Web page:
I'd also think about asking the doc for an EKG. In the U.S., there is a movement to have everybody who enrolls in school sports to get a EKG to prevent the rare on-field cases of Sudden Cardiac Death. I think that's going too far, but that shows the extent of the worry.
Hi, don't think that you have Hodgkin's Lymphoma, but I also don't think that it's all in your head.
I think that possibly you are suffering from complications caused by the scarlet fever in your childhood. Start your research there, then be sure to also look into rheumatic fever - which is an after effect of the the strep bacteria that causes scarlet fever and involves various inflammatory and auto-immune conditions. It's sort of like having an allergic reaction to an infection. The body then attacks its own organs as if they were the infection - cross reactivity of antibodies. You might have an atypical case of rheumatic fever, which means that you don't necessarily have all the classic symptoms - like joint pain
One example of many that are possible with you: Your shortness of breath could have been from anxiety, or it otherwise could have been from myocarditis when your own immune system was inflaming your heart muscle. If you had myocarditis, it's very important not to undergo vigorous physical activity at the time, and even long after. When young athletes die on the field, the 2nd most common cause is myocarditis. Ask your doctor if he/she will do an EKG.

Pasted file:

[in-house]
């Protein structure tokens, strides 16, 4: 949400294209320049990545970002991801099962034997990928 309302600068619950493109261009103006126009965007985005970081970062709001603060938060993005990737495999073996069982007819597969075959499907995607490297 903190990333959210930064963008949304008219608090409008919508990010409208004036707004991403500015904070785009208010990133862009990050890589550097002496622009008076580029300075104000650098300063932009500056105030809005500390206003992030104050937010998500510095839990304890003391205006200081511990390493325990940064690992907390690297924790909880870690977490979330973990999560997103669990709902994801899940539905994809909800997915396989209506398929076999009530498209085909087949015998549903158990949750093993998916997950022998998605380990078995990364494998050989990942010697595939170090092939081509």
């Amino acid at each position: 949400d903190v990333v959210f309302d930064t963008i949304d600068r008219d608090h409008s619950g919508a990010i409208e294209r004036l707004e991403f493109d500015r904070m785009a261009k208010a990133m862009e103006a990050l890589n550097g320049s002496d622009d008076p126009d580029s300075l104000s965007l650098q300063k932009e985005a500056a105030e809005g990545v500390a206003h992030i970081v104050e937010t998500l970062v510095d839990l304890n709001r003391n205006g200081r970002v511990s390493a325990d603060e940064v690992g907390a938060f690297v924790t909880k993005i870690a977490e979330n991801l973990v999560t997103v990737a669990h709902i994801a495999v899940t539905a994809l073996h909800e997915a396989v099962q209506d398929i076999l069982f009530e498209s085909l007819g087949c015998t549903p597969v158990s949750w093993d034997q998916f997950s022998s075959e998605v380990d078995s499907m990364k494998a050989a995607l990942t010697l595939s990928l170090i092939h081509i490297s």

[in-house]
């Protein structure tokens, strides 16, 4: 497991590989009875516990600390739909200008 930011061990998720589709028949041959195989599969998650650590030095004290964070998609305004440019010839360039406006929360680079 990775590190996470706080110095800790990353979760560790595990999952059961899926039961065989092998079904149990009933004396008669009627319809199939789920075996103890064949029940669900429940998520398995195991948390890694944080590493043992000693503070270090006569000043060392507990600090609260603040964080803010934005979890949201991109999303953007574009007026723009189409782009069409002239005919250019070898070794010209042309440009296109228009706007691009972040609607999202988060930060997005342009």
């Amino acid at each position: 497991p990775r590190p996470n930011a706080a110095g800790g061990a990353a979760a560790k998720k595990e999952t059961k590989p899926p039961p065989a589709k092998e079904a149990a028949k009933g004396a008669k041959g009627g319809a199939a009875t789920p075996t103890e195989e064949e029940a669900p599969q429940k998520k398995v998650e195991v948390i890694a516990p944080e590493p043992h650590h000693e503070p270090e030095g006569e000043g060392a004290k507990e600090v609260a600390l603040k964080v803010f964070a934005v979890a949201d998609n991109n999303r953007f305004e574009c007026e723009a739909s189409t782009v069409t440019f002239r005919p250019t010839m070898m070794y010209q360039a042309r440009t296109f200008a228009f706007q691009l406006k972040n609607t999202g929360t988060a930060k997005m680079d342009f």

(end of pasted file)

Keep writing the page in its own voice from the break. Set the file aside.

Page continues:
Abdominal pain is also involved in some people, etc. Many other things like rashes, low grade fevers.
I don't think that you are a hypochondriac, I think that you have physical causes (but not cancer). It's a good thing that you did make your post so long and detailed.
Or it's possible that you had Kawasaki Syndrome, which causes redness and possibly was misdiagnosed as Scarlet Fever. Either way, we're talking about unusual immune system conditions.
Btw, hives are caused by histamine, which is an immune system chemical.
Antacids for stomach pain, like Tagamet and Pepcid, are really antihistamines. Also, histamine is a neurotransmitter, and is involved in anxiety reactions. See the pattern?
Also btw, almost everybody has had the Epstein Barr Virus, but not everybody has a super strong reaction to it. You should ask if any family members have had unusual immune conditions, like lupus or Raynaud's or rheumatoid arthritis, etc. You might have trouble getting a doctor to look into the possibility of an unusually reactive immune system combined with the early episode (Scarlet or Kawasaki) that created all the problems years after.
(Please make a short response if you read this, It becomes discouraging to make long replies to people and not know if the reply was ever even read. Thanks.)